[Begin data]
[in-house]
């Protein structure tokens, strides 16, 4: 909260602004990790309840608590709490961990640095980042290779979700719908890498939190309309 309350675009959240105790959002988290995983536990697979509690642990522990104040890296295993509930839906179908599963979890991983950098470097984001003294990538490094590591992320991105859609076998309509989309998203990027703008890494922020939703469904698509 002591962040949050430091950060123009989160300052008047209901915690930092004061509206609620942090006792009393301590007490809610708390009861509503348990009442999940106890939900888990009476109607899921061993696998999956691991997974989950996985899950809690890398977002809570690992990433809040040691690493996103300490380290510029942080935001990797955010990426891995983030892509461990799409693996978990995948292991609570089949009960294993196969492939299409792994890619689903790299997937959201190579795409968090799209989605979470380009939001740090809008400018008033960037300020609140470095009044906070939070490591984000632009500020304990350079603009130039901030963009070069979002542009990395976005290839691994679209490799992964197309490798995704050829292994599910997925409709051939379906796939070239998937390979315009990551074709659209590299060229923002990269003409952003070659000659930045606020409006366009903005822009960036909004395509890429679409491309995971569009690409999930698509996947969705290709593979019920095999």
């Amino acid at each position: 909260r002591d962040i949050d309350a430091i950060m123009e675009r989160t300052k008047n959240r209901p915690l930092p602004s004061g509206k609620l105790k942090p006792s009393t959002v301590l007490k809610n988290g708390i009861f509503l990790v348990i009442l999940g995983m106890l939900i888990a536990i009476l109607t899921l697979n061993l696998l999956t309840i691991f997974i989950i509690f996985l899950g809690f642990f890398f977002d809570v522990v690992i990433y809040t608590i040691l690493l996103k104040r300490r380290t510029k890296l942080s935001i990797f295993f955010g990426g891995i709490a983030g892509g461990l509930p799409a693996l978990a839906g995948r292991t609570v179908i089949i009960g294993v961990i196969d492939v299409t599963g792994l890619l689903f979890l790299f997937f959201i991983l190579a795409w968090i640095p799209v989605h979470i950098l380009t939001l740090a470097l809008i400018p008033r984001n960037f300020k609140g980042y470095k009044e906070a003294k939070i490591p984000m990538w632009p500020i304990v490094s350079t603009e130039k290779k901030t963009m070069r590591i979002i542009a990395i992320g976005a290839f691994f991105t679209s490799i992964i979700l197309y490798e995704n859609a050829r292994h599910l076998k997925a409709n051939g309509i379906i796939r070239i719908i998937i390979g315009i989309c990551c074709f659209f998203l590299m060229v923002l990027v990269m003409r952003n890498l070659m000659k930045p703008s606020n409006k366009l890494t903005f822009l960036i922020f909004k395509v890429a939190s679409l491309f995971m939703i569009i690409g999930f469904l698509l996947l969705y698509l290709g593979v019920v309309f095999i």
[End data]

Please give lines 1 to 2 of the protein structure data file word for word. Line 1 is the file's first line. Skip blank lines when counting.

[in-house]
């Protein structure tokens, strides 16, 4: 909260602004990790309840608590709490961990640095980042290779979700719908890498939190309309 309350675009959240105790959002988290995983536990697979509690642990522990104040890296295993509930839906179908599963979890991983950098470097984001003294990538490094590591992320991105859609076998309509989309998203990027703008890494922020939703469904698509 002591962040949050430091950060123009989160300052008047209901915690930092004061509206609620942090006792009393301590007490809610708390009861509503348990009442999940106890939900888990009476109607899921061993696998999956691991997974989950996985899950809690890398977002809570690992990433809040040691690493996103300490380290510029942080935001990797955010990426891995983030892509461990799409693996978990995948292991609570089949009960294993196969492939299409792994890619689903790299997937959201190579795409968090799209989605979470380009939001740090809008400018008033960037300020609140470095009044906070939070490591984000632009500020304990350079603009130039901030963009070069979002542009990395976005290839691994679209490799992964197309490798995704050829292994599910997925409709051939379906796939070239998937390979315009990551074709659209590299060229923002990269003409952003070659000659930045606020409006366009903005822009960036909004395509890429679409491309995971569009690409999930698509996947969705290709593979019920095999």